Statement of Frances Kissling, CFFC President, on the Passage of the Stem Cell Research Enhancement Act of 2007 (HR 3)
Washington, DC—Frances Kissling issued the following statement this morning:
“Catholics for a Free Choice joins with the majority of US Catholics who support embryonic stem cell research in applauding the House of Representatives’ passage of the Stem Cell Research Enhancement Act (HR 3). We urge the Senate to consider and pass this legislation promptly.
“In a 2004 Belden Russonello & Stewart poll of Catholics, 72% of Catholic voters supported ‘allowing scientists to use stem cells obtained from very early human embryos to find cures for serious diseases such as Alzheimer’s, diabetes and Parkinson’s.’
“Catholic views on embryonic stem cell research are consistent with core principles of Catholic social teaching which emphasize compassion and justice for those who are suffering or ill. As Catholics, we are committed to ethics-based, medically sound research and treatment that has as its first goal saving lives and enhancing the well being of individuals and families.
“We reject the extreme views of a small minority of Catholics and the US Catholic bishops who have consistently opposed embryonic stem cell research, falsely holding it hostage to an antiabortion agenda. We are painfully aware of the tragedies associated with diseases such as Parkinson’s, Alzheimer’s and diabetes, and believe that we need to embrace and support medical research into their cure, including research that uses embryonic stem cells. We stand with our colleagues in a wide range of religious denominations, in the major scientific bodies and with our brothers and sisters suffering from chronic, debilitating and deadly diseases whose lives are truly at stake in the debate over embryonic stem cell research.”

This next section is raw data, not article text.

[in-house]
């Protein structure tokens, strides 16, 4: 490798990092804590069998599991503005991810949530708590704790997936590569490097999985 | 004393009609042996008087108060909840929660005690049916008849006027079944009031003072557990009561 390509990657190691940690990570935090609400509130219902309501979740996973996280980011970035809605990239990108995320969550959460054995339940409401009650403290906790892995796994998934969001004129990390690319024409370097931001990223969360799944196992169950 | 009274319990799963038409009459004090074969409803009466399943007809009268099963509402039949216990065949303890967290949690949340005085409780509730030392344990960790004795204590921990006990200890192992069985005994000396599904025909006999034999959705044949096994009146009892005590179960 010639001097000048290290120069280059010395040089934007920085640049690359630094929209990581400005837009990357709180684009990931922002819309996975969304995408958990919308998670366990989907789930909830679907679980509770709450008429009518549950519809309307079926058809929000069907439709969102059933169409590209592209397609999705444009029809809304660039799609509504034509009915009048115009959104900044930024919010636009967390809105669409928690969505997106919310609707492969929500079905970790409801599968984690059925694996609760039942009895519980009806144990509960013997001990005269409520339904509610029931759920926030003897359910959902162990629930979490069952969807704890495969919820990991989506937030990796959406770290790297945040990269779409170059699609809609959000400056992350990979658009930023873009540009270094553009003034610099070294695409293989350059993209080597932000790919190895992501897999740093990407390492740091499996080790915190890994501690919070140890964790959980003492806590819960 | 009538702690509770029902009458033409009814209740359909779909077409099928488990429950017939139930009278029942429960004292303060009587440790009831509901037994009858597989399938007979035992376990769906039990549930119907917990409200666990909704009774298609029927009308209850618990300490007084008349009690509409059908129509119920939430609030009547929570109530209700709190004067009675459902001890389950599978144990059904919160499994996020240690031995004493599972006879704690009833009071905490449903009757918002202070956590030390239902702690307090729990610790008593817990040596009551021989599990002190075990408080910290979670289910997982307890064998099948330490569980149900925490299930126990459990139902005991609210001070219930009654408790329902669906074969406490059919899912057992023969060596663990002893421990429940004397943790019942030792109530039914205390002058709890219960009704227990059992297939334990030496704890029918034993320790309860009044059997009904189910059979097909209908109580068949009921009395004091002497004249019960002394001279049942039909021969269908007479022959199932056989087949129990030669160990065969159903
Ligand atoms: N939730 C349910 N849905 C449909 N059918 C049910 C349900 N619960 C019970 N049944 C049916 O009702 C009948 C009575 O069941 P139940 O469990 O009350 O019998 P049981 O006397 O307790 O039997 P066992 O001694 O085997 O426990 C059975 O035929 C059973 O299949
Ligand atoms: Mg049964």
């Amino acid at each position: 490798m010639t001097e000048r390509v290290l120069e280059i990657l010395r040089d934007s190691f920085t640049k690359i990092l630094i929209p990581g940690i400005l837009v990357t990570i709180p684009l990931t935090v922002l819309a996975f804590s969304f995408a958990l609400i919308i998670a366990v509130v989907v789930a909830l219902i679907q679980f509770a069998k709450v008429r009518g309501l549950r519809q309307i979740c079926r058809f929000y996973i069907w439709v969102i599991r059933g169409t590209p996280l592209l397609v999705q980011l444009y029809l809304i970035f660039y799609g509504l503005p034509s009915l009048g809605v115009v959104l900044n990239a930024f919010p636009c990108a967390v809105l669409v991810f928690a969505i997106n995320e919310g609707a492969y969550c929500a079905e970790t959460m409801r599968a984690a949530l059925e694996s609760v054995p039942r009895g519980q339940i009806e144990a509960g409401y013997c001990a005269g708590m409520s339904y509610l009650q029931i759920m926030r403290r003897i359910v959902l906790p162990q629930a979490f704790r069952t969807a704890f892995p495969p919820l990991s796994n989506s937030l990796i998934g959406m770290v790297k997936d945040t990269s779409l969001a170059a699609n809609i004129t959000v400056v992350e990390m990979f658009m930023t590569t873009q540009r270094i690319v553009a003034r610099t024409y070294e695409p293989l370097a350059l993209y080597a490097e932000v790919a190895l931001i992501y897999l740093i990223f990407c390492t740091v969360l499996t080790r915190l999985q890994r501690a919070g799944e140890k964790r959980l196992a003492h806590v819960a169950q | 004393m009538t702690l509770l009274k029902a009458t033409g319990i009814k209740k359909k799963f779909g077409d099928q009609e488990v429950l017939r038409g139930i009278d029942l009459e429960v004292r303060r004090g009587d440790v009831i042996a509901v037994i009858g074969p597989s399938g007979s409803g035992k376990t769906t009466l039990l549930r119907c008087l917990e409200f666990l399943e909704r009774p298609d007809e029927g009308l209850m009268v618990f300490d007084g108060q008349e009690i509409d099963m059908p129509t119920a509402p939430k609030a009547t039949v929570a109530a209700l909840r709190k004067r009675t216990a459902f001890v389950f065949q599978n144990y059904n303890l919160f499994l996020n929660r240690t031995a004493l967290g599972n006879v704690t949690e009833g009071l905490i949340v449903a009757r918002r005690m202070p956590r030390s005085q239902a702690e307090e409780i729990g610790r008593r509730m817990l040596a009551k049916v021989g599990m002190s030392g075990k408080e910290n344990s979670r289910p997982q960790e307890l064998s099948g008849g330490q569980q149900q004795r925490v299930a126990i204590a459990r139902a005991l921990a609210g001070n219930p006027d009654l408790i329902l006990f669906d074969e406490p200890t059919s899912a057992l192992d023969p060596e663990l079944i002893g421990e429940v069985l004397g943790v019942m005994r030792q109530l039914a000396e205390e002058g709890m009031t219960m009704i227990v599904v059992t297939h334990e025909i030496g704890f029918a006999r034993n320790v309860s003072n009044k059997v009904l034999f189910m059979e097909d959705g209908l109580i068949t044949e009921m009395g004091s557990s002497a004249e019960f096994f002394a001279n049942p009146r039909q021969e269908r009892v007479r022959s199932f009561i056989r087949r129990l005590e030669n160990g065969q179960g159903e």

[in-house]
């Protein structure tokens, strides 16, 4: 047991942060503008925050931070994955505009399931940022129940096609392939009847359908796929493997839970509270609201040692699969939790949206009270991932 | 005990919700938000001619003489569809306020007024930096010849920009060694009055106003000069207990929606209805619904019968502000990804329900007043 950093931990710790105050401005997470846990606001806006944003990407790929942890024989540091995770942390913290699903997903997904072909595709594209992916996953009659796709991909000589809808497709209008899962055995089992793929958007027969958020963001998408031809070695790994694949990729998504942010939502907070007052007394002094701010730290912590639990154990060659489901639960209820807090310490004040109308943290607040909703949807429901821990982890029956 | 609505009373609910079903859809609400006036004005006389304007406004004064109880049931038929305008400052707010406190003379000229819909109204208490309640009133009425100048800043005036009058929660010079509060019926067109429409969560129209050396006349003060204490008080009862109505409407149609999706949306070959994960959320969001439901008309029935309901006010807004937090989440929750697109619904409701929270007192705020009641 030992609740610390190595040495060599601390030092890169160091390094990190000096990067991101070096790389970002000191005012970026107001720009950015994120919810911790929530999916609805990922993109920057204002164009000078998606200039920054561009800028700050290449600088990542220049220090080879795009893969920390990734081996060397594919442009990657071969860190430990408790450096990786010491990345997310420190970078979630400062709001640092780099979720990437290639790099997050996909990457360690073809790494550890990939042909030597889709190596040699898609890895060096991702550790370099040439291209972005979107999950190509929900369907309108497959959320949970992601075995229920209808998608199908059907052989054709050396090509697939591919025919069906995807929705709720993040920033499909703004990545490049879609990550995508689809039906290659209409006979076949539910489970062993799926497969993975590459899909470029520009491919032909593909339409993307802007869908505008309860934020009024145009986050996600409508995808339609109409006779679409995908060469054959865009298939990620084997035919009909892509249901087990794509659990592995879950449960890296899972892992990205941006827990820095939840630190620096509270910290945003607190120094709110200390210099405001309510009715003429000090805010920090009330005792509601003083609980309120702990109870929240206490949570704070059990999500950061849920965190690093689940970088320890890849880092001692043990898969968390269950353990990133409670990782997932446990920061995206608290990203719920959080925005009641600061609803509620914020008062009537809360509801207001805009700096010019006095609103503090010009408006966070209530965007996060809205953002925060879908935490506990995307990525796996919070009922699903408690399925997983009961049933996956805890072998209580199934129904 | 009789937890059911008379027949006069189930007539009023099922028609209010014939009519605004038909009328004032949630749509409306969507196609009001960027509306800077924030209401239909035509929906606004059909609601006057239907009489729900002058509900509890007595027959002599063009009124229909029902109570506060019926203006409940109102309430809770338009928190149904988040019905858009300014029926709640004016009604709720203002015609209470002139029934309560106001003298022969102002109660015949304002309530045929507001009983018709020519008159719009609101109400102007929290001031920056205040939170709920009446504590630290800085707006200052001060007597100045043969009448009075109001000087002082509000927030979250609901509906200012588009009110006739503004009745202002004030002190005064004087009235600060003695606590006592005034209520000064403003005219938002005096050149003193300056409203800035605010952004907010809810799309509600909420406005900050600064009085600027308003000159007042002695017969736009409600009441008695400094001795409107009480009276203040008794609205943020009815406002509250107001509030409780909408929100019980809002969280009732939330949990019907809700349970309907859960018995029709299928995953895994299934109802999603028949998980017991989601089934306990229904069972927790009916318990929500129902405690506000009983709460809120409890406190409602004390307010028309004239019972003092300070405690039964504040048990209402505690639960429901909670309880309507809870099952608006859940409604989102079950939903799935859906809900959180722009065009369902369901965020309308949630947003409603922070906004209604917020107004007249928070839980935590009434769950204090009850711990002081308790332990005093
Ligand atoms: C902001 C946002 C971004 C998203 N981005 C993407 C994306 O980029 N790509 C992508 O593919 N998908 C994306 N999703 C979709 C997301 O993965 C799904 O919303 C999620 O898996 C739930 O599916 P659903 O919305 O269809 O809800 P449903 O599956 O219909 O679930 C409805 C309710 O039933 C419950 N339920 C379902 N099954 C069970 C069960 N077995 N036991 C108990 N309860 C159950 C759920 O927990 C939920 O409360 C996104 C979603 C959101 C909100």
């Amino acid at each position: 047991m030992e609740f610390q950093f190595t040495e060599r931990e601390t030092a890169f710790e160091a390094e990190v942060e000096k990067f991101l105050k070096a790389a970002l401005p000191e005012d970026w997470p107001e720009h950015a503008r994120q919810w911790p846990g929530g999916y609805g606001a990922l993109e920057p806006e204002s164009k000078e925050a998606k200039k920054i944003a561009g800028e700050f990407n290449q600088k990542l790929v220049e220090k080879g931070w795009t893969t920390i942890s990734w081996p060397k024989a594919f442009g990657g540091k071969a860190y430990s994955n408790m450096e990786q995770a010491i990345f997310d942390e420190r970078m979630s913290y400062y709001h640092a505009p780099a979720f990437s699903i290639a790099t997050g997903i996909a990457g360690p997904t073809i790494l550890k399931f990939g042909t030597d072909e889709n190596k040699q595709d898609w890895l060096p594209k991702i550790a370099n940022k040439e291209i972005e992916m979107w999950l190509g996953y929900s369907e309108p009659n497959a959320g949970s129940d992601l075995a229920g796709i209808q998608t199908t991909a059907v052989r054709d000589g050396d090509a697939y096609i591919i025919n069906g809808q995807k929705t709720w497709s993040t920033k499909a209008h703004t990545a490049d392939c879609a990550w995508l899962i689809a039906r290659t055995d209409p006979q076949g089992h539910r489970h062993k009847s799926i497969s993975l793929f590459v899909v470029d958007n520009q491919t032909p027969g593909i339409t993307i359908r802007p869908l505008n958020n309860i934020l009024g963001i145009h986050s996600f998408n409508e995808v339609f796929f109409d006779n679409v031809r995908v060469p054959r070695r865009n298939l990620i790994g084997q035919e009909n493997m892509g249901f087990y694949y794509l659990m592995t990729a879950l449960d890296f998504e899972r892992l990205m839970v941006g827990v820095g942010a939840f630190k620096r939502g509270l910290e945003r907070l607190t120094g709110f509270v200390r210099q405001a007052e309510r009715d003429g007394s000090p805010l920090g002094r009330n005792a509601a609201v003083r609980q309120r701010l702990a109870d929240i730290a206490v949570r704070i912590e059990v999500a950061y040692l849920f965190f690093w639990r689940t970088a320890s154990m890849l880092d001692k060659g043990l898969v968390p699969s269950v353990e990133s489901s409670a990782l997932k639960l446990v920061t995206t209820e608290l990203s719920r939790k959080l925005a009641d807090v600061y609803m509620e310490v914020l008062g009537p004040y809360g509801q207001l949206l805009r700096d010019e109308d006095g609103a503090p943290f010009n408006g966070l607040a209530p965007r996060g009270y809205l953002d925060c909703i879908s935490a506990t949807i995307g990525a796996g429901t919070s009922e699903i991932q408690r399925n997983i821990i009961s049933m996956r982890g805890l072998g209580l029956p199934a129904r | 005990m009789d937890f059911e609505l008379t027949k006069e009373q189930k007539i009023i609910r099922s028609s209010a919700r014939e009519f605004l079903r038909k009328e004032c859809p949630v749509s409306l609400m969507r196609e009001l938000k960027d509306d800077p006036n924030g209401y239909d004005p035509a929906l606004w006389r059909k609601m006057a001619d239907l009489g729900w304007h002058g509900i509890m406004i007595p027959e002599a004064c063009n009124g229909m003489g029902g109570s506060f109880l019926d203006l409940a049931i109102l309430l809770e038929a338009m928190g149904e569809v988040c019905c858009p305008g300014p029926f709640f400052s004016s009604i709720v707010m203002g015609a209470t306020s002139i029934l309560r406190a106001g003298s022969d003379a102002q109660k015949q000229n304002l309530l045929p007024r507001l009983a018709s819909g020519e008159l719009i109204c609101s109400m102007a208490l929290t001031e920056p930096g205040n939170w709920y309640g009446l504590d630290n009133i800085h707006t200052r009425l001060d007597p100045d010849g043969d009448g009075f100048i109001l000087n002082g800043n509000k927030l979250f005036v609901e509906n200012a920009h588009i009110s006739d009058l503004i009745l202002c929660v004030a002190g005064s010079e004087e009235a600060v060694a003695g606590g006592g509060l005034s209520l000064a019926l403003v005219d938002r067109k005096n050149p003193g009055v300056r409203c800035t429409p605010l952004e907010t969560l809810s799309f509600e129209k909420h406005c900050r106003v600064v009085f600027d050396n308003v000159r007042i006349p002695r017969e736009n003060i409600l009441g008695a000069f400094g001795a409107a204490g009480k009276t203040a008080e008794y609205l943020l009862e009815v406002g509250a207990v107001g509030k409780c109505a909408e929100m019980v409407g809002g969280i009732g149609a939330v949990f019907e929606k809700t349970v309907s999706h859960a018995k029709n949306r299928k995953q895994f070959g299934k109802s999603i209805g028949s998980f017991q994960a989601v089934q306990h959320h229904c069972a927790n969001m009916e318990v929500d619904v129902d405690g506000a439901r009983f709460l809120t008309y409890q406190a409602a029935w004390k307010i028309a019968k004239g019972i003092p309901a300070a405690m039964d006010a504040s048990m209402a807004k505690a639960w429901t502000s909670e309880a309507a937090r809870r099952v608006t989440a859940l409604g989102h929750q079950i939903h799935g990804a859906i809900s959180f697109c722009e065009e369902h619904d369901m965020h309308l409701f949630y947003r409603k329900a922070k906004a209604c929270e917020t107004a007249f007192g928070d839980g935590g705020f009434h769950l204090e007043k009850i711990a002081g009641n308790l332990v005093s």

The House of Representatives passed HR 3 with 253 in favor and 174 against. This is an increase of 15 from the 2006 vote, which was vetoed by President Bush. The Bill amends the Public Health Service Act to require the Secretary of Health and Human Services to conduct and support research that utilizes human embryonic stem cells, regardless of the date on which the stem cells were derived from a human embryo. Research is limited to: (1) the stem cells were derived from human embryos donated from in vitro fertilization clinics for the purpose of fertility treatment and were in excess of the needs of the individuals seeking such treatment; (2) the embryos would never be implanted in a woman and would otherwise be discarded; and (3) such individuals donate the embryos with written informed consent and receive no financial or other inducements. [Congressional Research Service]